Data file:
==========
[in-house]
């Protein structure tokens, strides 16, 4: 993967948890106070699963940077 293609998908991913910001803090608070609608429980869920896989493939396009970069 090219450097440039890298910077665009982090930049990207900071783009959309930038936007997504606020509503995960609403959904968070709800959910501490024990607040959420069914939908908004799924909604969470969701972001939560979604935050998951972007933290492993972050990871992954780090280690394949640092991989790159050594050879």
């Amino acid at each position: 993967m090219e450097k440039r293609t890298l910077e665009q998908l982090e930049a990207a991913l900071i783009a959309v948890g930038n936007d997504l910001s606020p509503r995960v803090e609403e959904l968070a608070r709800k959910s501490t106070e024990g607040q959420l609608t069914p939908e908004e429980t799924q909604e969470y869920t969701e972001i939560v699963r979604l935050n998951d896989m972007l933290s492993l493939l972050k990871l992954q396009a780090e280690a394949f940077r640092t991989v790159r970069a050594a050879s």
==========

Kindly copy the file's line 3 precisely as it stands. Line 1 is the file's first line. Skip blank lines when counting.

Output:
């Amino acid at each position: 993967m090219e450097k440039r293609t890298l910077e665009q998908l982090e930049a990207a991913l900071i783009a959309v948890g930038n936007d997504l910001s606020p509503r995960v803090e609403e959904l968070a608070r709800k959910s501490t106070e024990g607040q959420l609608t069914p939908e908004e429980t799924q909604e969470y869920t969701e972001i939560v699963r979604l935050n998951d896989m972007l933290s492993l493939l972050k990871l992954q396009a780090e280690a394949f940077r640092t991989v790159r970069a050594a050879s």